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Volume 26, Number 9—September 2020

Clostridiodes difficile in COVID-19 Patients, Detroit, Michigan, USA, March–April 2020

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To the Editor: Sandhu et al. (1) reported 9 patients who were co-infected with severe acute respiratory syndrome coronavirus 2 (SARS-CoV-2) and Clostridioides difficile. C. difficile infection (CDI) can be a co-occurrence or result of antimicrobial drug overuse and is potentially a complication of coronavirus disease (COVID-19). We report a 52-year-old man with hypertension who had fever, respiratory symptoms, abdominal pain, and diarrhea for 3 days. At admission to Saint Michael’s Medical Center (Newark, New Jersey, USA), he had a temperature of 101.8°F but was otherwise hemodynamically stable. He had an elevated absolute lymphocyte count (700 cells/μL), indicating lymphopenia. He tested positive for SARS-CoV-2 RNA by reverse transcription PCR and had elevated inflammatory markers on blood profile. He tested positive for C. difficile toxin and antigen at admission. He did not use antimicrobial drugs or proton pump inhibitors and had no known contacts with persons with diarrhea. He was mechanically ventilated and received oral vancomycin, intravenous metronidazole, and vasopressors. He died of respiratory failure and septic shock. In comparison to the patients described by Sandhu et al., the patient we report was younger and did not have a history of antimicrobial use.

SARS-CoV-2 has multifaceted presentations. Angiotensin-converting enzyme 2 receptor, which can act as a receptor for severe acute respiratory syndrome coronavirus, is expressed not only in alveolar cells but also in the gastrointestinal tract, including colonic cells (2,3). Diarrhea associated with COVID-19 might erode the normal microbial flora of the gut, leading to increased risk for CDI. Also, COVID-19 might weaken the immune system, leaving the patient vulnerable to CDI. COVID-19 patients produce inadequate interferon-γ and have defective macrophage activation and function, resulting in a dysregulated immune response (4). Interleukin-12 and interferon-γ are components of cell-mediated immunity. Interferon-γ produced by T-helper cells induces macrophages to destroy bacteria such as C. difficile (5).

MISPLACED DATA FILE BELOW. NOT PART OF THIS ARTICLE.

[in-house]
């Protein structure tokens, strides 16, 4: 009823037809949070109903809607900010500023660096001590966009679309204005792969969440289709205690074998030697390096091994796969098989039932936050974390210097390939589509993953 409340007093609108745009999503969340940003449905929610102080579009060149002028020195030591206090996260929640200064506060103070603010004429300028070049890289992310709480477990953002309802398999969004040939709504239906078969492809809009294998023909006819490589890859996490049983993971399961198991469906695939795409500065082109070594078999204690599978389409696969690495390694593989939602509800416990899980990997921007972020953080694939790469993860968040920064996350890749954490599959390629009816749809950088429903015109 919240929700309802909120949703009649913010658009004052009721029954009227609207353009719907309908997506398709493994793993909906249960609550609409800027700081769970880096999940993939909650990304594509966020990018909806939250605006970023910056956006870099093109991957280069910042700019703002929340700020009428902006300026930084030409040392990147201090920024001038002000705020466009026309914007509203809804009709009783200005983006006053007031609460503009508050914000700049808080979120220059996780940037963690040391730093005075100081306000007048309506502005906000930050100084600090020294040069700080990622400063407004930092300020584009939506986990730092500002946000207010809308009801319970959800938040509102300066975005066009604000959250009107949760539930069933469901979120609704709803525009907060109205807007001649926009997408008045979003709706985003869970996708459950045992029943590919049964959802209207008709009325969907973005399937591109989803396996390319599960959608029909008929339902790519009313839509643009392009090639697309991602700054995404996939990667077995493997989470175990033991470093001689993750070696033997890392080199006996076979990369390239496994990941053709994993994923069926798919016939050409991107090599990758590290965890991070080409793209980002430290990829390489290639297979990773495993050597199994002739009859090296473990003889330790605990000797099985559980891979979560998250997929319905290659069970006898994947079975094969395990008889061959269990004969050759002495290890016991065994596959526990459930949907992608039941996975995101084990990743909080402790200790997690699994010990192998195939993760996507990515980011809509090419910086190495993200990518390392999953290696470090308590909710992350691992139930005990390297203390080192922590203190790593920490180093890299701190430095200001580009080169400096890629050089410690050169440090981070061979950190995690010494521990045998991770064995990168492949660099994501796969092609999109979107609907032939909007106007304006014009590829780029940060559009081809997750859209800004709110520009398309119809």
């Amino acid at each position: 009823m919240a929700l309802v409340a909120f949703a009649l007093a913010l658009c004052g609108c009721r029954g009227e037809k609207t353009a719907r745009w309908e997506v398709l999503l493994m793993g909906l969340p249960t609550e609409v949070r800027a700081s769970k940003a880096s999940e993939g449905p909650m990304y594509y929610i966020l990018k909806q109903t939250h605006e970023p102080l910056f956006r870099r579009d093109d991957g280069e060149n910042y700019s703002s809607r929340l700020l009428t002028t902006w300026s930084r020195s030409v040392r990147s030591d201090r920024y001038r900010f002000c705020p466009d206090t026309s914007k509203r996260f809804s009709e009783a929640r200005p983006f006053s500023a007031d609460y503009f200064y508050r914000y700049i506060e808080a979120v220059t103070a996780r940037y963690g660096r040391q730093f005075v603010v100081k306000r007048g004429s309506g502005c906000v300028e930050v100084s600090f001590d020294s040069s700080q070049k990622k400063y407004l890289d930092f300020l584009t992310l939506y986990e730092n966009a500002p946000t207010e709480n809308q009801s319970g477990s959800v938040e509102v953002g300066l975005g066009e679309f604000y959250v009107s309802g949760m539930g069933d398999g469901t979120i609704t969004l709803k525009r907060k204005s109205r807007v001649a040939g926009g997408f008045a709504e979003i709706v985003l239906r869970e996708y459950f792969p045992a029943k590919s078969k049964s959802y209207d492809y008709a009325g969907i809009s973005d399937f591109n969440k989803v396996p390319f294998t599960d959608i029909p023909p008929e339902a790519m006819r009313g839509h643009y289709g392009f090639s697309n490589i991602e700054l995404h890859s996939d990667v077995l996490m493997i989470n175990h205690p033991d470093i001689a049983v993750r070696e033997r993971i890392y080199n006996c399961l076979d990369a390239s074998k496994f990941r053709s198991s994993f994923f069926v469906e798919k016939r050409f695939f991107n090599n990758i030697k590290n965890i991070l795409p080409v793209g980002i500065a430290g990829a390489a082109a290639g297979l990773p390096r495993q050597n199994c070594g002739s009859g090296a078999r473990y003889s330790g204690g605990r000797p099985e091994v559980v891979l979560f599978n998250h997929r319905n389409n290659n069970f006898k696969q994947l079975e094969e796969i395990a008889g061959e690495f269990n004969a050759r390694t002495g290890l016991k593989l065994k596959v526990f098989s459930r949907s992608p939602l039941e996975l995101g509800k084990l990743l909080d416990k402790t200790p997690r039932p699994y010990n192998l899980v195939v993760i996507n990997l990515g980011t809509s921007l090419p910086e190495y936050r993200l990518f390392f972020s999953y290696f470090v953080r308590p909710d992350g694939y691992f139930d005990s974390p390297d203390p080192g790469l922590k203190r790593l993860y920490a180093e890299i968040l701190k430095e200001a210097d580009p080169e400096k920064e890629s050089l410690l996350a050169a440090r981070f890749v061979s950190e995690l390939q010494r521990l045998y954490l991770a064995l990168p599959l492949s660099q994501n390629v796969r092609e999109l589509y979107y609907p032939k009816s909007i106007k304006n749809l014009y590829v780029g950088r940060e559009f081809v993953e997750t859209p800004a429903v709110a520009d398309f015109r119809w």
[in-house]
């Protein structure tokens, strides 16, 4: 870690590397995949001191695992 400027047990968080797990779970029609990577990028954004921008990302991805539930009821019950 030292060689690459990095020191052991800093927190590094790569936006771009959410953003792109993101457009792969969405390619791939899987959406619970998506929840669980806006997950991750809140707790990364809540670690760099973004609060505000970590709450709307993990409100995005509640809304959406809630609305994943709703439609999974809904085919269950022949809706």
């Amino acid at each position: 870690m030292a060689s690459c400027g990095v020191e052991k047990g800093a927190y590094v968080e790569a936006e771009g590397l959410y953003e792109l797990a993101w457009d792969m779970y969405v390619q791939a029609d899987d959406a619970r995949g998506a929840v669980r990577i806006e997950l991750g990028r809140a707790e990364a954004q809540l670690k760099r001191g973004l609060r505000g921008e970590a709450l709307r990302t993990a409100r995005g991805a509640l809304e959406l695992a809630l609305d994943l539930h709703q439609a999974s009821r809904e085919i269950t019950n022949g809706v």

The relationship between SARS-CoV-2 and CDI is still poorly understood. CDI might be a complication of COVID-19; however, we could not exclude the possibility of co-occurrence of CDI with COVID-19. Physicians should consider CDI when encountering a COVID-19 patient with diarrhea.


Saraswathi Lakkasani, Kok Hoe ChanComments to Author , and Hamid S. Shaaban
Author affiliations: Saint Michael’s Medical Center, New York Medical College, Newark, New Jersey, USA



  1. Sandhu  A, Tillotson  G, Polistico  J, Salimnia  H, Cranis  M, Moshos  J, et al. Clostridiodes difficile in COVID-19 patients, Detroit, Michigan, USA, March–April 2020. Emerg Infect Dis. 2020;26. DOIPubMedGoogle Scholar
  2. Li  W, Moore  MJ, Vasilieva  N, Sui  J, Wong  SK, Berne  MA, et al. Angiotensin-converting enzyme 2 is a functional receptor for the SARS coronavirus. Nature. 2003;426:4504. DOIPubMedGoogle Scholar
  3. Hamming  I, Timens  W, Bulthuis  MLC, Lely  AT, Navis  G, van Goor  H. Tissue distribution of ACE2 protein, the functional receptor for SARS coronavirus. A first step in understanding SARS pathogenesis. J Pathol. 2004;203:6317. DOIPubMedGoogle Scholar
  4. Blanco-Melo  D, Nilsson-Payant  BE, Liu  WC, Uhl  S, Hoagland  D, Møller  R, et al. Imbalanced host response to SARS-CoV-2 drives development of COVID-19. Cell. 2020;181:10361045.e9. DOIPubMedGoogle Scholar
  5. Cruz-Adalia  A, Veiga  E. Close encounters of lymphoid cells and bacteria. Front Immunol. 2016;7:405. DOIPubMedGoogle Scholar


Cite This Article

DOI: 10.3201/eid2609.202505

Original Publication Date: July 03, 2020

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Kok Hoe Chan, Saint Michael’s Medical Center, Newark, NJ 07101, USA

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Page created: June 17, 2020
Page updated: August 20, 2020
Page reviewed: August 20, 2020
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